December 14th, 2015 — By — In Articles
Florida Court Upholds Attorneys’ Fees Award for ‘Excessive Litigation’ in Condemnation Cases
When the government takes a private citizen’s land through the exercise of eminent domain, it is obligated to pay the landowner “just compensation” for the property taken. This requirement is established by the Fifth Amendment to the U.S. Constitution and the constitutions in all 50 states, and it serves to protect the fundamental rights of landowners across America.
But, this begs the question: What is just compensation? How is it calculated, and who gets to decide?
The answers to these questions depend on where your property is located. Different states have taken different approaches to determining what constitutes “just compensation,” and in some states, entire categories of losses are off of the table, such as loss of business good will. One category some states include the calculation of “just compensation” is the owners’ reasonable attorneys’ fees incurred in defending his or her property rights in eminent domain litigation.
Attorneys’ Fees and Just Compensation: A State-By-State Issue
Condemnation litigation can be expensive for all parties involved. Unfortunately, individual property owners and businesses may bear the brunt of the financial impact of taking a condemnation case to court.
Recognizing the burdens of litigating eminent domain proceedings, states such as Florida, Michigan, New York and Ohio, have enacted laws that allow property owners to recover attorneys’ fees under certain circumstances. These laws are generally based on the understanding that property owners who are forced to take legal action to defend their property rights against the government should be entitled to recover the costs of their defense as a component of just compensation.
The Florida Supreme Court’s Decision on Attorneys’ Fees for ‘Excessive Litigation’ in Eminent Domain
A recent case from the Florida Supreme Court underscores the important role that attorney fee statutes play for property owners facing condemnation.
In Joseph B. Doerr Trust v. Central Florida Expressway Auth., No. SC14-1007 (Nov. 5, 2015), the property owner succeeded in challenging the Expressway Authority’s offer of just compensation. The jury awarded $5.7 million – $800,000 above the Expressway Authority’s offer of $4.9 million. The property owner also sought to recover its attorneys’ fees under Florida’s condemnation statute, and the trial court awarded $816,000 in fees to the owner’s eminent domain attorneys.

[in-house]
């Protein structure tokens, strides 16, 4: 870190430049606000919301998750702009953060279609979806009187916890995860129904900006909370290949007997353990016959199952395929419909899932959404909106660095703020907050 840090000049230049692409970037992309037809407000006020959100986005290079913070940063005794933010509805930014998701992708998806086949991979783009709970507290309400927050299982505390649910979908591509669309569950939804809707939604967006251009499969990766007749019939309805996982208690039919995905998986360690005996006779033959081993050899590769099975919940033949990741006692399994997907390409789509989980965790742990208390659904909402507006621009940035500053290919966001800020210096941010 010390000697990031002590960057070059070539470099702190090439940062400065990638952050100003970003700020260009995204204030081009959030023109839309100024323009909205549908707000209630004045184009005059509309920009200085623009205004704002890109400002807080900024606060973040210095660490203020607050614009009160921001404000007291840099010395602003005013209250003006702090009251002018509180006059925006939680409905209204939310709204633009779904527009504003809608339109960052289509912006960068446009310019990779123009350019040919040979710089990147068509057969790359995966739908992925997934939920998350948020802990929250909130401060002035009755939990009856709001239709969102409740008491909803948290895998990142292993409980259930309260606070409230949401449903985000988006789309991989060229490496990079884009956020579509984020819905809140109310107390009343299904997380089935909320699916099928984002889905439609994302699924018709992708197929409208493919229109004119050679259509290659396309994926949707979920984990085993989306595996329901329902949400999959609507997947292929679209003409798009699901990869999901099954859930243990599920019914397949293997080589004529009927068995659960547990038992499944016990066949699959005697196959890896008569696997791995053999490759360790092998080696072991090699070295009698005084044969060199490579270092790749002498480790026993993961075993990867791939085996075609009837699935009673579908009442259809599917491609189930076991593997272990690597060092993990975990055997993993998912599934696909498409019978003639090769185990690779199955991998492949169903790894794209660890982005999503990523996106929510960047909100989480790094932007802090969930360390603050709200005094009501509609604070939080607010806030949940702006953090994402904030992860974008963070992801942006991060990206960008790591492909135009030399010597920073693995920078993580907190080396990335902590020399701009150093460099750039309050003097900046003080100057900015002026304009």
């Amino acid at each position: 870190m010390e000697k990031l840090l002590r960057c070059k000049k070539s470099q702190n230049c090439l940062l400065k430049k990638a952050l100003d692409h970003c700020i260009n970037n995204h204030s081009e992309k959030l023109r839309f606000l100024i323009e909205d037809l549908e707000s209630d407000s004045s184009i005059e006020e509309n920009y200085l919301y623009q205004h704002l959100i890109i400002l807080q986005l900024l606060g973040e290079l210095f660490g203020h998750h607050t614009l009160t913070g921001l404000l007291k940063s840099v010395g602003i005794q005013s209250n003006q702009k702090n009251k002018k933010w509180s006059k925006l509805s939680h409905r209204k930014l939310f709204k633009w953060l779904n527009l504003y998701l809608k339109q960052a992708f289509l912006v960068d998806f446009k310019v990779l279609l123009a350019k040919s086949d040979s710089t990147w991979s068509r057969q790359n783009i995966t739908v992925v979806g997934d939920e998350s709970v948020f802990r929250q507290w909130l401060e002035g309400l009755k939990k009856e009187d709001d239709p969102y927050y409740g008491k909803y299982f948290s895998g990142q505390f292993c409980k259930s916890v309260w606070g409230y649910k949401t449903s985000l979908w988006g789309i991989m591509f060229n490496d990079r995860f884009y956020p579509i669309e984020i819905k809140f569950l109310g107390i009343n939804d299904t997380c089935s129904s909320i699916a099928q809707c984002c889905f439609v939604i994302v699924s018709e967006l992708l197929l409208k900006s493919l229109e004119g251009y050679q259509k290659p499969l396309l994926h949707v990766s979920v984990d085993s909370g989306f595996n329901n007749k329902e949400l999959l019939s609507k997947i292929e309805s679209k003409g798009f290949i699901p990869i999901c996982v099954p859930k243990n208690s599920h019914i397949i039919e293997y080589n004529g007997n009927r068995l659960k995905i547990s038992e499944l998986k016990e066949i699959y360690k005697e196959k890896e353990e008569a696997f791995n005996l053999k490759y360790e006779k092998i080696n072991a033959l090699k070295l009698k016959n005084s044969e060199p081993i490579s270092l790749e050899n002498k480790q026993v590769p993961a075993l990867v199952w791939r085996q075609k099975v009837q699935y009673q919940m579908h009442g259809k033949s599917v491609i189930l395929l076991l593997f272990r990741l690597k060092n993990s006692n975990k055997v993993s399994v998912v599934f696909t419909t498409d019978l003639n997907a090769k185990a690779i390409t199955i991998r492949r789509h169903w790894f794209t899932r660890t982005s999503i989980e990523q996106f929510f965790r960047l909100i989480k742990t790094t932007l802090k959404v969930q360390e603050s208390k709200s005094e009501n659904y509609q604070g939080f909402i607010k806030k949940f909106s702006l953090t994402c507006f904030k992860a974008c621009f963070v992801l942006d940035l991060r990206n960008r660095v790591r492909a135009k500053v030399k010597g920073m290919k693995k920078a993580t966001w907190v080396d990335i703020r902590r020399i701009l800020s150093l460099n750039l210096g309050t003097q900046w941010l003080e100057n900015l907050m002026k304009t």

The Expressway Authority appealed, arguing that under the statute’s “benefits achieved” formula (a percentage of the difference between initial offer and final compensation), the attorneys’ fee award should have been limited to $227,652. After remand and a second appeal, the question made its way to the Florida Supreme Court.
The Florida Supreme Court sided with the property owner. While acknowledging that the state legislature has the authority to establish formulas (like the “benefits achieved” formula) for calculating attorneys’ fees, the Court held that it cannot do so in a way that deprives property owners of their constitutional rights. In Florida, this includes the right to “full compensation” in eminent domain litigation. In this particular case, the lower court found that the Expressway Authority “had engaged in a ‘clear pattern’ of excessive litigation,” and the Court held that this justified an award above and beyond that afforded by the statutory formula.
Of course, in states without attorneys’ fees statutes (such as Hawaii), the property owner may not be able to recover attorneys’ fees. OCA lawyers offer a free initial consultation to property owners facing condemnation or who may be concerned that their property has been affected by government action. OCA’s eminent domain attorneys will speak with you to gather the facts and will answer your questions about the process and your rights. There is no fee for this initial consultation.
Contact an Eminent Domain Attorney at Owners’ Counsel of America
Owners’ Counsel of America (OCA) is a network of experienced eminent domain attorneys who represent property owners nationwide. If you are concerned about whether you can afford to hire an eminent domain attorney to represent your property rights in a condemnation proceeding, contact us to coordinate a free initial consultation.